For the Birds. 2000 - This has to be one of my all time favourite Pixar animations, and another which pushes the CG animation boundaries. A story of small blue birds making fun of a larger, lankier cousin. The large bird tries to join in the pack but is not accepted, ultimately though it is to their cost. What we can see here are Pixar trying their hand at another texture, feathers. These appears soft and lifelike and the colours on offer is jaw dropping.

    Mike's New Car. 2002 - Pixar now in full flow there's no stopping them, producing animated shorts which compliment their main features. The known Scully and Mike from Monsters Inc. join us here where Mike shows off his new car. Here we can see Pixar accepting the technology of the time and working on further development of characterisation.

    Boundin'. 2004 - A gentle story of a small lamb who dances his short hooves off, until that is he is sheared. At that point he feels he is ridiculed. A wise old jackalope comes along and teaches him that it matters not what we look like as long as we can enjoy ourselves. Here Pixar seem to be modelling flowing water for the first time. Never before seen to this realistic degree in a Pixar production the flow and movement of the water on show here is immaculate.

    Jack-Jack Attack. 2005 - The Incredibles takes a leap a little. All previous Pixar animations work on multiple levels, both children and adults alike can enjoy them for different reasons. With The Incredibles though Pixar are firmly reaching out predominantly to an adult audience who would understand the history of the super hero, the endless monologues of the evil one and the almost James Bond like setting of his hidden lair. This short accompanied the DVD release and is a section of the storyline, including Jack-Jack and his hapless babysitter.

    One Man Band. 2005 - An astonishing small piece where depth and detail literally rip this off the screen. A story of two one man band players who compete for the coin of a small child. Like all other Pixar shorts, and main features for that matter, this is an amusing piece but the image itself is exemplary. It seems that yet again Pixar push the technological limits and come up with the goods.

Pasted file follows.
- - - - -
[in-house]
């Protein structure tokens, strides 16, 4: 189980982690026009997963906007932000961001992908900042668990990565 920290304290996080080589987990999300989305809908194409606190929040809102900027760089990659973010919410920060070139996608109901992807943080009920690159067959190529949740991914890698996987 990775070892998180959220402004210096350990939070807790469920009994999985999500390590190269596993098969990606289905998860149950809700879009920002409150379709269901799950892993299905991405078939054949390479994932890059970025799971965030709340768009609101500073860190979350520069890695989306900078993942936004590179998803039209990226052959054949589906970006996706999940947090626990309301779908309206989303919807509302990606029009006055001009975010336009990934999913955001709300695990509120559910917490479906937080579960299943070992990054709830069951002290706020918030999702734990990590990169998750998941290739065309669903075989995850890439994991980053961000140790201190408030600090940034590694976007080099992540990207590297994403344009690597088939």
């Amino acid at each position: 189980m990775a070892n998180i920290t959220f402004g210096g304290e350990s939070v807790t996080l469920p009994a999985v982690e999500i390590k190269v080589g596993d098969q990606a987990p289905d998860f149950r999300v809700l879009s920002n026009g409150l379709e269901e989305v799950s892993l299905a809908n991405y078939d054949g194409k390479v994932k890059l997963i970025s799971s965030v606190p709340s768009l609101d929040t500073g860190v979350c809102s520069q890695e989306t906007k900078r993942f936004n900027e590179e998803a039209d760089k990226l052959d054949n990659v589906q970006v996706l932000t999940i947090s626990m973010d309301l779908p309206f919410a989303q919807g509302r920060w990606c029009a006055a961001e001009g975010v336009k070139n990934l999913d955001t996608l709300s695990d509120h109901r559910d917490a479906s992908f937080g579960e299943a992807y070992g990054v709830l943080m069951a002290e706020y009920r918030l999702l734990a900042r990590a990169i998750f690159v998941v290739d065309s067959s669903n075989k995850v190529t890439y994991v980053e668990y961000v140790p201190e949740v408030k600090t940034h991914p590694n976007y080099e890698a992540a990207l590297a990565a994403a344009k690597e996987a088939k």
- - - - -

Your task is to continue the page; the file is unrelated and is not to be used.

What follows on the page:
Mater and the Ghostlight. 2006 - Like Mike's New Car and Jack-Jack Attack this is the short from the Cars universe. A simple ghost story where all the cars try and scare Mater who continually seems to scare them. Like Cars itself the animation on offer here is pristine and truly reference material. Also on offer here we again see Pixar bring mood into the setting as they did so well with Red's Dream, with light being put to good use.

    Lifted. 2006 - In the latest short from Pixar we see a teenage alien obviously sitting some form of Human Abduction exam. Like most of us with our driving tests he's nervous and makes many mistakes, the examiner sitting quietly by clicking his marking pen as needed. Yet another highly enjoyable piece with the hope for many of us Sci-Fi fans out there that Pixar will at some point turn their attention towards the heavens.

    These shorts are an absolute joy from a technological, animation and storytelling point of view and to have them all here on one disc eliminates the need to wade through your collection to locate the one you might be looking for at the time. You can play them individually, but why would you when at only 55 minutes you might as well just rip through the entire package. Pixar early on realised that technical know how was not good enough, what was going to set them apart from the crowd was proper storytelling and proper animators. They do nothing but succeed with both their full-length features and this volume of collected shorts.

    The Rundown